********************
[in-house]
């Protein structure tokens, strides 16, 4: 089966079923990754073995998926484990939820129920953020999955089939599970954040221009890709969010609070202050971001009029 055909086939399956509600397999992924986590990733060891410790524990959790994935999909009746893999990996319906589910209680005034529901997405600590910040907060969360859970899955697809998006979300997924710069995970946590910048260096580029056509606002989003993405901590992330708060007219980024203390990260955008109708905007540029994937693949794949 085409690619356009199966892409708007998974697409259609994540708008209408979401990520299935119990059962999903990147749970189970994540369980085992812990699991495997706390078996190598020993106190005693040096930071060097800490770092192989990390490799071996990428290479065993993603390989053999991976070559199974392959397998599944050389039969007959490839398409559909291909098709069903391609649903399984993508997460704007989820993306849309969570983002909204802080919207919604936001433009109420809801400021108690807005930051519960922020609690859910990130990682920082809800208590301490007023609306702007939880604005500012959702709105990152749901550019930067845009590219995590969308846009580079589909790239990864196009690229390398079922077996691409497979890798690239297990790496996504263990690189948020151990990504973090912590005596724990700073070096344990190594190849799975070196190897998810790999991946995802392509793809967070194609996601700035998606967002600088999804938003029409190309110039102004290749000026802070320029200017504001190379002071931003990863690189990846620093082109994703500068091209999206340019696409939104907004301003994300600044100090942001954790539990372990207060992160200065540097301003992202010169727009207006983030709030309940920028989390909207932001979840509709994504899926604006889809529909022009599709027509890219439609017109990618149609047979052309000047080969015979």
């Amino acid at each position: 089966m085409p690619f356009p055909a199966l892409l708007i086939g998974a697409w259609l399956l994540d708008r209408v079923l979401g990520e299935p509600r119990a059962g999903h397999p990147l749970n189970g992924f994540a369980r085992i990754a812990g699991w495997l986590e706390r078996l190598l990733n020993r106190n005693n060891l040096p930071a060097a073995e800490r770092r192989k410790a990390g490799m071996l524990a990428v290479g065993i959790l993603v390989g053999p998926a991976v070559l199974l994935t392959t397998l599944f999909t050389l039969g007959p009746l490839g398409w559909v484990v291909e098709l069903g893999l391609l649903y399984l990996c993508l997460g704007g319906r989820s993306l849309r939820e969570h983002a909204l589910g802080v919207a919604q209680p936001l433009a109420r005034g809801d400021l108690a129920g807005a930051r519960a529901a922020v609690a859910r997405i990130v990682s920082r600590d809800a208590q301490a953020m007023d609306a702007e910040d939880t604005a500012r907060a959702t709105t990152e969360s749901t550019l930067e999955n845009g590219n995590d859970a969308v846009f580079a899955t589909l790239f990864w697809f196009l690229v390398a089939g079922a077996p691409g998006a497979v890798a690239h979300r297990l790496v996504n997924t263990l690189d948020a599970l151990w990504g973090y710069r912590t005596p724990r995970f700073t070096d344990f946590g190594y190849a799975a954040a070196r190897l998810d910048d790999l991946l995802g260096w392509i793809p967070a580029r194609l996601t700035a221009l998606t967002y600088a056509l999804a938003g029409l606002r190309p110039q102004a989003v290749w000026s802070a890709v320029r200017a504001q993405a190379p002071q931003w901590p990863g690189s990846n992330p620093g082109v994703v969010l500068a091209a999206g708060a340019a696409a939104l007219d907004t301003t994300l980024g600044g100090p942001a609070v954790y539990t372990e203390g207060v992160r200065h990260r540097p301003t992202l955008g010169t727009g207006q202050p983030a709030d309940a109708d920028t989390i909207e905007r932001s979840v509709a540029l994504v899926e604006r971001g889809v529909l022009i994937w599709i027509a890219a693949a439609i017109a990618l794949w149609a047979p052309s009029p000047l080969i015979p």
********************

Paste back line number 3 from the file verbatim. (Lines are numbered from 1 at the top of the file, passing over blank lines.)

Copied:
């Amino acid at each position: 089966m085409p690619f356009p055909a199966l892409l708007i086939g998974a697409w259609l399956l994540d708008r209408v079923l979401g990520e299935p509600r119990a059962g999903h397999p990147l749970n189970g992924f994540a369980r085992i990754a812990g699991w495997l986590e706390r078996l190598l990733n020993r106190n005693n060891l040096p930071a060097a073995e800490r770092r192989k410790a990390g490799m071996l524990a990428v290479g065993i959790l993603v390989g053999p998926a991976v070559l199974l994935t392959t397998l599944f999909t050389l039969g007959p009746l490839g398409w559909v484990v291909e098709l069903g893999l391609l649903y399984l990996c993508l997460g704007g319906r989820s993306l849309r939820e969570h983002a909204l589910g802080v919207a919604q209680p936001l433009a109420r005034g809801d400021l108690a129920g807005a930051r519960a529901a922020v609690a859910r997405i990130v990682s920082r600590d809800a208590q301490a953020m007023d609306a702007e910040d939880t604005a500012r907060a959702t709105t990152e969360s749901t550019l930067e999955n845009g590219n995590d859970a969308v846009f580079a899955t589909l790239f990864w697809f196009l690229v390398a089939g079922a077996p691409g998006a497979v890798a690239h979300r297990l790496v996504n997924t263990l690189d948020a599970l151990w990504g973090y710069r912590t005596p724990r995970f700073t070096d344990f946590g190594y190849a799975a954040a070196r190897l998810d910048d790999l991946l995802g260096w392509i793809p967070a580029r194609l996601t700035a221009l998606t967002y600088a056509l999804a938003g029409l606002r190309p110039q102004a989003v290749w000026s802070a890709v320029r200017a504001q993405a190379p002071q931003w901590p990863g690189s990846n992330p620093g082109v994703v969010l500068a091209a999206g708060a340019a696409a939104l007219d907004t301003t994300l980024g600044g100090p942001a609070v954790y539990t372990e203390g207060v992160r200065h990260r540097p301003t992202l955008g010169t727009g207006q202050p983030a709030d309940a109708d920028t989390i909207e905007r932001s979840v509709a540029l994504v899926e604006r971001g889809v529909l022009i994937w599709i027509a890219a693949a439609i017109a990618l794949w149609a047979p052309s009029p000047l080969i015979p």